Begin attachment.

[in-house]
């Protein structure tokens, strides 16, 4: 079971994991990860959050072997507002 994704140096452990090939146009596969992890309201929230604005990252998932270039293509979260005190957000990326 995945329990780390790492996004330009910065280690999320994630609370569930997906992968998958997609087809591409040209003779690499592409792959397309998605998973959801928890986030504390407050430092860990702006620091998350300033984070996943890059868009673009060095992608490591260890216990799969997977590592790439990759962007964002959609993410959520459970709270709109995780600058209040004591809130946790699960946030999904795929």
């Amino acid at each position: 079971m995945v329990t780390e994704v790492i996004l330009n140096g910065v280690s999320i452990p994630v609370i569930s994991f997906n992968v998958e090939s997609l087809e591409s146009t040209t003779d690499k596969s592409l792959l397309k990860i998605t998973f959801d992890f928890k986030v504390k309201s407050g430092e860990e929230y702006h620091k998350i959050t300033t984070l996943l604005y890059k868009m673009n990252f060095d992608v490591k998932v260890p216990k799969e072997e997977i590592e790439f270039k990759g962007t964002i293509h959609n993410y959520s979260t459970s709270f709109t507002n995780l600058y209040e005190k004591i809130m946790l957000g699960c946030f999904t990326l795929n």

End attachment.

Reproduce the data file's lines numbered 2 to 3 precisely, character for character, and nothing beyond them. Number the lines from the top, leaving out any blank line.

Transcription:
């Protein structure tokens, strides 16, 4: 079971994991990860959050072997507002 994704140096452990090939146009596969992890309201929230604005990252998932270039293509979260005190957000990326 995945329990780390790492996004330009910065280690999320994630609370569930997906992968998958997609087809591409040209003779690499592409792959397309998605998973959801928890986030504390407050430092860990702006620091998350300033984070996943890059868009673009060095992608490591260890216990799969997977590592790439990759962007964002959609993410959520459970709270709109995780600058209040004591809130946790699960946030999904795929």
């Amino acid at each position: 079971m995945v329990t780390e994704v790492i996004l330009n140096g910065v280690s999320i452990p994630v609370i569930s994991f997906n992968v998958e090939s997609l087809e591409s146009t040209t003779d690499k596969s592409l792959l397309k990860i998605t998973f959801d992890f928890k986030v504390k309201s407050g430092e860990e929230y702006h620091k998350i959050t300033t984070l996943l604005y890059k868009m673009n990252f060095d992608v490591k998932v260890p216990k799969e072997e997977i590592e790439f270039k990759g962007t964002i293509h959609n993410y959520s979260t459970s709270f709109t507002n995780l600058y209040e005190k004591i809130m946790l957000g699960c946030f999904t990326l795929n």